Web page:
Erlang Factory Lite Vancouver
Last Saturday I spent my precious weekend enjoying the Erlang Factory Lite Vancouver edition, a one-day Erlang extravaganza.
Now, since I don’t know all that much about Erlang—I’ve only managed to complete the 7 languages in 7 weeks section on it, which culminates in creating Tic-Tac-Toe—I’ve kept a running blog of my notes throughout the talks, for later reference and afterwards distilled it down into the summaries you see below. So essentially I’m live blogging with a two-day time delay (a little trick I learned from NBC).
So lets get started…
Session 1: Noob to Production
James Golick of BitLove
James from BitLove (and Fetlife) talked about starting from scratch with Erlang and using it to build a concurrent chat service for Fetlife which at it’s peak can serve around 200k active conversation in browser tabs (I hope I got the right).
One of the main takeaways for me was from hearing about how James ran into a lot of trouble with the currently available OSS libraries for XMPP and even MySQL. The bottom line is the Erlang’s OSS ecosystem is still immature, which means you’re going to have to roll up your sleeves a bit and contribute. Interestingly enough James was not the only speaker who chose to build a custom messaging and presence library after finding ejabberd nearly impossible to work with.
The second big takeaway is the Erlang is both fast, very fault tolerant and very powerful for diagnosing problems when they do happen. James had a serious session timeout bug due to the defaults on the MySQL driver creating only one connection in the connection pool. Despite this problem the system continued to failover a restart and for the most part functioned. The bottom line is that Erlang’s code reloading and supervision features are a pretty big deal.
Session 2 - Mongo on Riak
Pavlo’s talk centered around building a Mongo interface on top of Riak. A bit of this session focused on some of the MongoDB hate in the Erlang community. To be fair Pavlo had a point after showing some of the CPP code in the Mongo codebase which included magic numbers and some ridiculous commenting.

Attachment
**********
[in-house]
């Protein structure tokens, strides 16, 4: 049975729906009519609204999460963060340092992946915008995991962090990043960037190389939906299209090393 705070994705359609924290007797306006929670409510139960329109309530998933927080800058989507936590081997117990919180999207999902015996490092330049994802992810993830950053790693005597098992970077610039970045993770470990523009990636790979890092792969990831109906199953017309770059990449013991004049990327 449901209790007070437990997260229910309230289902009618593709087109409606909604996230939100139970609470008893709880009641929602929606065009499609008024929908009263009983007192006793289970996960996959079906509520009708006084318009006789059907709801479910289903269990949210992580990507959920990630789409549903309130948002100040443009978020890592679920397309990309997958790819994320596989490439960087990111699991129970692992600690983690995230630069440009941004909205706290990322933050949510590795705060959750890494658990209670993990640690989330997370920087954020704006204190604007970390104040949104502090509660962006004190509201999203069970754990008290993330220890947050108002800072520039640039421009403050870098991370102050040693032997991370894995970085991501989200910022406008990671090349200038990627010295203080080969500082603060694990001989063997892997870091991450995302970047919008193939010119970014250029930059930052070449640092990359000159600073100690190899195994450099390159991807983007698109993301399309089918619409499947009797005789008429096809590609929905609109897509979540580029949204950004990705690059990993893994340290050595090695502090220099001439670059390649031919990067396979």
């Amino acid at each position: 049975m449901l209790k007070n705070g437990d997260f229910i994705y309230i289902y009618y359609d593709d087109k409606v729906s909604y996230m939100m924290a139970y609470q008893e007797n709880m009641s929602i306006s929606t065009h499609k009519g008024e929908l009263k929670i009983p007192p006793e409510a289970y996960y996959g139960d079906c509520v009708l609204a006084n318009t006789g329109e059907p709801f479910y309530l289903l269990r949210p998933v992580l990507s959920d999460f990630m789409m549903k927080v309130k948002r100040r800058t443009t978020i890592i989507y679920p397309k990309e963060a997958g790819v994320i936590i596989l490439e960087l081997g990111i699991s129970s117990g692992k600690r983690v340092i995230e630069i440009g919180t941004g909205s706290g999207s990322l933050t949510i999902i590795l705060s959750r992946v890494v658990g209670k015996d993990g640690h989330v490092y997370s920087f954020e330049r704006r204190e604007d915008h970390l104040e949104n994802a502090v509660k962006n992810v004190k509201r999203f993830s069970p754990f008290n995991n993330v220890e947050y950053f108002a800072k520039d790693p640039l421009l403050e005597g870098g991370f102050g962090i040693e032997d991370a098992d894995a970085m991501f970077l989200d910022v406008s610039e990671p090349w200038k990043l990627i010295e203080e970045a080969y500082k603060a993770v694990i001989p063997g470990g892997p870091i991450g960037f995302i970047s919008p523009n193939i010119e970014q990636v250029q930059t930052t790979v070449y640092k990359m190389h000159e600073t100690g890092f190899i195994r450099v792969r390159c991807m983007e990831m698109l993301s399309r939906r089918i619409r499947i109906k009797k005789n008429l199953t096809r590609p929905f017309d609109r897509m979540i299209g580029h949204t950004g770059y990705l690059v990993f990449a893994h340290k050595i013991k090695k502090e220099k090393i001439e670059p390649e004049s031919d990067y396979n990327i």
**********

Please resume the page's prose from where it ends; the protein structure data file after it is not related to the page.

While I’m still not convinced MongoDB is nearly as bad as it’s made out to be—don’t get me wrong it’s miles away from perfect but it gets shit done and is great for quick prototype work with documents—I did start looking to Riak more seriously, long story short, it’s very cool.
Session 3 - Building Services with Webmachine
Kevin Smith of Opscode
Opscode is the company that brings you Chef. Kevin gave us a basic rundown of Chef’s architecture which was originally built using Merb, Ruby, Unicorn and Nginx for the server API. On average this works out to about 2.4GB per server running under Ruby which has motivated a shift to Erlang and Webmachine.
Webmachine is really very cool. It is essentially a REST toolkit built on top of Erlang. It’s based around defining resources as modules and setting up their RESTful behavior within the module. My only complaint was the lack of DRYness (a common problem with Erlang in general). Kevin’s solution to that was to create a kind of Erlang “mixin” which allowed them to reuse REST behavior code across multiple resources.
As expected there are no real facilities to support HATEOAS, a concept I feel is the unicorn of REST. Everyone thinks it’s wonderful but no one has ever actually seen it in the wild.
It also turns out there are other implementations of webmachine, including one in Ruby. I think if you want to keep the benefits of concurrency but also keep things “DRYer” I’d look at webmachine with Elixir (more on Elixir near the end)
Session 4 - Spawnfest: What I did on my Vacation
Mahesh’s talk was on participating in Spawnfest while also on a diving vacation with is wife. A comedy of errors that still resulted in a solid entry in the form of Erlymob (currently down for maintenance) a flash mob organizing tools. The key learnings their experience doing this and involving a complete Erlang noobie:
- OAuth Sucks
- Strings != Binaries
- ‘if’ is not ‘if’
- Erlang syntax is easy but the semantics are hard